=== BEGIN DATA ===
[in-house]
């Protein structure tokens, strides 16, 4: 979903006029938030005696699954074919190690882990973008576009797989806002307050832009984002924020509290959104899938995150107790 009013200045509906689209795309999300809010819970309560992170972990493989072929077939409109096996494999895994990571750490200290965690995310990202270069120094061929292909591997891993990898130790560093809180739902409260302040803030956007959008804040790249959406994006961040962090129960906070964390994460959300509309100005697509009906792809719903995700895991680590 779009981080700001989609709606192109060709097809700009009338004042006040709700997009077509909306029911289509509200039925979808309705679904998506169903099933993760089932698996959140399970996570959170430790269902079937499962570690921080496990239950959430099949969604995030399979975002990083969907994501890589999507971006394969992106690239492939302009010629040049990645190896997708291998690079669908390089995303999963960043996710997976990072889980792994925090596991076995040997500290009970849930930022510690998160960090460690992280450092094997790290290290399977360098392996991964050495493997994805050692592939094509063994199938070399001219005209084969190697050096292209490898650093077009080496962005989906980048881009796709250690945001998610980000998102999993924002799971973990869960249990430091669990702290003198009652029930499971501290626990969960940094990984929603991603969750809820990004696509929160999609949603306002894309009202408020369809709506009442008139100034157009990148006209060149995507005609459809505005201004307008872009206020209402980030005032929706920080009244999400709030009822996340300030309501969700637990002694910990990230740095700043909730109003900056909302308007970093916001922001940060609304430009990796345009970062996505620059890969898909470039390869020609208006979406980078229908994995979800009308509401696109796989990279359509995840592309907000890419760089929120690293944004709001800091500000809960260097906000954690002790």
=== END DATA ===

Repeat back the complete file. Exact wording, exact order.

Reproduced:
[in-house]
């Protein structure tokens, strides 16, 4: 979903006029938030005696699954074919190690882990973008576009797989806002307050832009984002924020509290959104899938995150107790 009013200045509906689209795309999300809010819970309560992170972990493989072929077939409109096996494999895994990571750490200290965690995310990202270069120094061929292909591997891993990898130790560093809180739902409260302040803030956007959008804040790249959406994006961040962090129960906070964390994460959300509309100005697509009906792809719903995700895991680590 779009981080700001989609709606192109060709097809700009009338004042006040709700997009077509909306029911289509509200039925979808309705679904998506169903099933993760089932698996959140399970996570959170430790269902079937499962570690921080496990239950959430099949969604995030399979975002990083969907994501890589999507971006394969992106690239492939302009010629040049990645190896997708291998690079669908390089995303999963960043996710997976990072889980792994925090596991076995040997500290009970849930930022510690998160960090460690992280450092094997790290290290399977360098392996991964050495493997994805050692592939094509063994199938070399001219005209084969190697050096292209490898650093077009080496962005989906980048881009796709250690945001998610980000998102999993924002799971973990869960249990430091669990702290003198009652029930499971501290626990969960940094990984929603991603969750809820990004696509929160999609949603306002894309009202408020369809709506009442008139100034157009990148006209060149995507005609459809505005201004307008872009206020209402980030005032929706920080009244999400709030009822996340300030309501969700637990002694910990990230740095700043909730109003900056909302308007970093916001922001940060609304430009990796345009970062996505620059890969898909470039390869020609208006979406980078229908994995979800009308509401696109796989990279359509995840592309907000890419760089929120690293944004709001800091500000809960260097906000954690002790």